related to TSH, not that I believe in TSH tests, but it can give a bigger picture;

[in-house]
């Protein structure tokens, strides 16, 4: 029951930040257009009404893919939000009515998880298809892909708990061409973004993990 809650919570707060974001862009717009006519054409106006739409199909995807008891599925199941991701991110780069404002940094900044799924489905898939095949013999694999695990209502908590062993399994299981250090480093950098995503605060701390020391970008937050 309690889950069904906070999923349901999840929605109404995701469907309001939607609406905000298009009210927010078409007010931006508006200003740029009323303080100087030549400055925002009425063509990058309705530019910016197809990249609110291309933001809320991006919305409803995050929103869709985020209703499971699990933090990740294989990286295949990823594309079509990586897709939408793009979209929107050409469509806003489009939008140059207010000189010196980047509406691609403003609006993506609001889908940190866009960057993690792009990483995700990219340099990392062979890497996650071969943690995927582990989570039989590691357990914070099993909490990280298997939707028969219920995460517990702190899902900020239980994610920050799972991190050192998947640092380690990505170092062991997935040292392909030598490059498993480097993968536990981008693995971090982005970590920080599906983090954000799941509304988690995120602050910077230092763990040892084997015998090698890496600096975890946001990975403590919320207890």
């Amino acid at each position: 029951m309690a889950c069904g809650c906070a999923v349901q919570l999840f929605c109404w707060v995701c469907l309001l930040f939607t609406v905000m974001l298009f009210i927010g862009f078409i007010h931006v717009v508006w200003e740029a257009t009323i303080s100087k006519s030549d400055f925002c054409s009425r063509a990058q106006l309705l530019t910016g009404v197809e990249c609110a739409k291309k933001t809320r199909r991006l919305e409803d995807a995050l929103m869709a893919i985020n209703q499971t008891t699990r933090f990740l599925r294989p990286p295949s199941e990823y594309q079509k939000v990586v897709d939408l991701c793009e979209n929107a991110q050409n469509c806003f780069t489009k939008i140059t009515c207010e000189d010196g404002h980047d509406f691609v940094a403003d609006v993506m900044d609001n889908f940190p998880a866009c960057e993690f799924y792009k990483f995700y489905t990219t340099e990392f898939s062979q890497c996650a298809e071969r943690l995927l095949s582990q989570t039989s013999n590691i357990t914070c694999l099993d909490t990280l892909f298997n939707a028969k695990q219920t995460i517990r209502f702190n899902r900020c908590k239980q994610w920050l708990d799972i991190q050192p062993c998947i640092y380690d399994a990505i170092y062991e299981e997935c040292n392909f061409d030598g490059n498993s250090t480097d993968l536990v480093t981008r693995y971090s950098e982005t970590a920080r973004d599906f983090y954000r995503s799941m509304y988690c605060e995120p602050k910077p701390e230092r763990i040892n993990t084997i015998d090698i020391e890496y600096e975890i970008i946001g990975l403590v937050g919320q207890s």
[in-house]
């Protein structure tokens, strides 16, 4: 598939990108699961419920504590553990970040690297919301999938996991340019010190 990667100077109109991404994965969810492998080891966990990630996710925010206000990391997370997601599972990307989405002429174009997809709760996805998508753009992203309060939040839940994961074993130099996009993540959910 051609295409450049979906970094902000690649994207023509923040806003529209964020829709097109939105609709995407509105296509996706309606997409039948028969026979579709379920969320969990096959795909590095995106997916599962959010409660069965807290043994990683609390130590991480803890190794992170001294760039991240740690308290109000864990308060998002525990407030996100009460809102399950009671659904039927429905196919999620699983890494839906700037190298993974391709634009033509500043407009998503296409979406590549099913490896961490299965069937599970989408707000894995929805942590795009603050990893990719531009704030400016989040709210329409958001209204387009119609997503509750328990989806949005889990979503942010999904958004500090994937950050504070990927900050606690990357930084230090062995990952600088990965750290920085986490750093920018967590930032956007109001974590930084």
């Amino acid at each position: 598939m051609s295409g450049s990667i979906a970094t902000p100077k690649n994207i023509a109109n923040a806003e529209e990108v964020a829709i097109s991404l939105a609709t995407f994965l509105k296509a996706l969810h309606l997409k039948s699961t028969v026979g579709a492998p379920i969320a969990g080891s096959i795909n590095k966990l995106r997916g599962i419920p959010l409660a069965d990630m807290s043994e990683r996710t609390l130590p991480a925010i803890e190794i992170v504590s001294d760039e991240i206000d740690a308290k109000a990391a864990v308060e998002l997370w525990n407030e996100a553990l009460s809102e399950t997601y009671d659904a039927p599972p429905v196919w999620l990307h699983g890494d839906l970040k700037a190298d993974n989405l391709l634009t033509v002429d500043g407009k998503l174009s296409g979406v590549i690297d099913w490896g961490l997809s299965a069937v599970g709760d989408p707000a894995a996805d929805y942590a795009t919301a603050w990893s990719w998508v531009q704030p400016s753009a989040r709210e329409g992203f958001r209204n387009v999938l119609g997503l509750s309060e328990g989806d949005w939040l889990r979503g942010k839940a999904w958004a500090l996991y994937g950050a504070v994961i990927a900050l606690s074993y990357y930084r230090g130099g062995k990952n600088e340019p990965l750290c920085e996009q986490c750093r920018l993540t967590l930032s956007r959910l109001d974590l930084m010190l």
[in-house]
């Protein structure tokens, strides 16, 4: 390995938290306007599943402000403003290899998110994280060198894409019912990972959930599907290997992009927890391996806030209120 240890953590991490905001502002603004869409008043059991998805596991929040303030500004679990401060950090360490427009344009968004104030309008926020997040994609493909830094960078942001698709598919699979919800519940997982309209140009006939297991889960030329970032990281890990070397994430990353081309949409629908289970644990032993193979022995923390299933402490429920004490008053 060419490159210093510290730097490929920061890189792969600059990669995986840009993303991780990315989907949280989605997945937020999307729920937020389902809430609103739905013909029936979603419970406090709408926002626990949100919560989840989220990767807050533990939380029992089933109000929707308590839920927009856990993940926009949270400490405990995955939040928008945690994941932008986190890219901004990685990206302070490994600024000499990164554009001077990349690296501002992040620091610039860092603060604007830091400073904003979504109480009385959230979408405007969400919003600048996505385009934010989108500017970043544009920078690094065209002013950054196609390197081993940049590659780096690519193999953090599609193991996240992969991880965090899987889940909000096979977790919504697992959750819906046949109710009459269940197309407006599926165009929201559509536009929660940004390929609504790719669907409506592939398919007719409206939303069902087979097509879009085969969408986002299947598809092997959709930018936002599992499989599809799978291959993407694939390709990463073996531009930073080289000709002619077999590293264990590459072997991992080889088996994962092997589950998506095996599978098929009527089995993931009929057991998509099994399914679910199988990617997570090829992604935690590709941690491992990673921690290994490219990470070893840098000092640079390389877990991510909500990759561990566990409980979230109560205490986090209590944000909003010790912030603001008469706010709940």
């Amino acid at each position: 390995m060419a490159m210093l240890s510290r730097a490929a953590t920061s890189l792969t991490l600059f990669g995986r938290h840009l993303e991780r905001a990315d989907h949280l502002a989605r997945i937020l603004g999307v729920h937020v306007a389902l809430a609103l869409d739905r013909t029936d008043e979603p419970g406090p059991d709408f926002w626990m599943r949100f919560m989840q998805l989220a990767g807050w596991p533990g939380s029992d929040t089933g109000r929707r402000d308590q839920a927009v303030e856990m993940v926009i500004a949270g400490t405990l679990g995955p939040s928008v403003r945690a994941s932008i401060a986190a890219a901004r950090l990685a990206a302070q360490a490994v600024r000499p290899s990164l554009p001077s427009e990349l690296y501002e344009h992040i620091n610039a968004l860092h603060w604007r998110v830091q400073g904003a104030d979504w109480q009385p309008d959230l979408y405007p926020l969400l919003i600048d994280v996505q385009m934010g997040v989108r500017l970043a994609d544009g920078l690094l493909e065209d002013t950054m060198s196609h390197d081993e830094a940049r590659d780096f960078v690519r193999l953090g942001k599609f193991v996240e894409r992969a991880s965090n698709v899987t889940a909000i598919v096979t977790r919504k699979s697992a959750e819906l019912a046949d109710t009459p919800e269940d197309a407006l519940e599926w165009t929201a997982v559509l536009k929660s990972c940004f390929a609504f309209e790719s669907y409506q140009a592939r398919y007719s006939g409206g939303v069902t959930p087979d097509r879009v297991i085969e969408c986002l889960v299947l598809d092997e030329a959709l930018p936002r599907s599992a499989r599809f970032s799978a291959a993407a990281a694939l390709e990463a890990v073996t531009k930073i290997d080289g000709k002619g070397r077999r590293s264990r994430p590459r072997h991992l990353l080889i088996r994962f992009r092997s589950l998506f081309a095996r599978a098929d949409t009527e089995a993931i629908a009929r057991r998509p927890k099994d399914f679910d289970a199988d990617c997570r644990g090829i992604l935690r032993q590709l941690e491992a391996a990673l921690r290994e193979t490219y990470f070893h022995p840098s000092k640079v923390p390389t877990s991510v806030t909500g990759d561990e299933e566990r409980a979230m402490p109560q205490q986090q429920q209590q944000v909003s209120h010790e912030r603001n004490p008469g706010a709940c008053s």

"So how does all this relate to optimal thyroid function? In the chapter on thyroid hormone physiology, we discussed the enzyme that converts inactive T4 (thyroxine) into active T3 (triiodothyronine). Remember that 93 percent of the hormone produced by the thyroid is inactive T4 until it is activated mainly in the liver by an enzyme. Cortisol directly inhibits this enzyme (5’-deiodinase) which converts inactive T4 into active T3. This in part can lead to low T3 levels. In addition, elevated cortisol will cause thyroid hormone receptor insensitivity meaning that even if T3 levels are adequate, they may not be able to bind normally to receptor sites. Cortisol will also increase the production of reverse T3 which is inactive. Cortisol can also lower the levels of protein that binds to thyroid hormone so it can circulate in a stable structure. Iodine, as you know from a previous chapter, is extremely vital to thyroid health but high levels of cortisol will increase the excretion of Iodide from the kidney. And finally, elevated cortisol will inhibit TSH (thyroid-stimulating hormone) production by disrupting hypothalamic-pituitary feedback leading to suboptimal TSH production in the range of 1.0-1.5. Has your physician adequately assessed your adrenals before treatment? It is very irresponsible for any physician to treat thyroid hormone dysfunction without thoroughly assessing adrenal gland physiology and of course, blood sugar."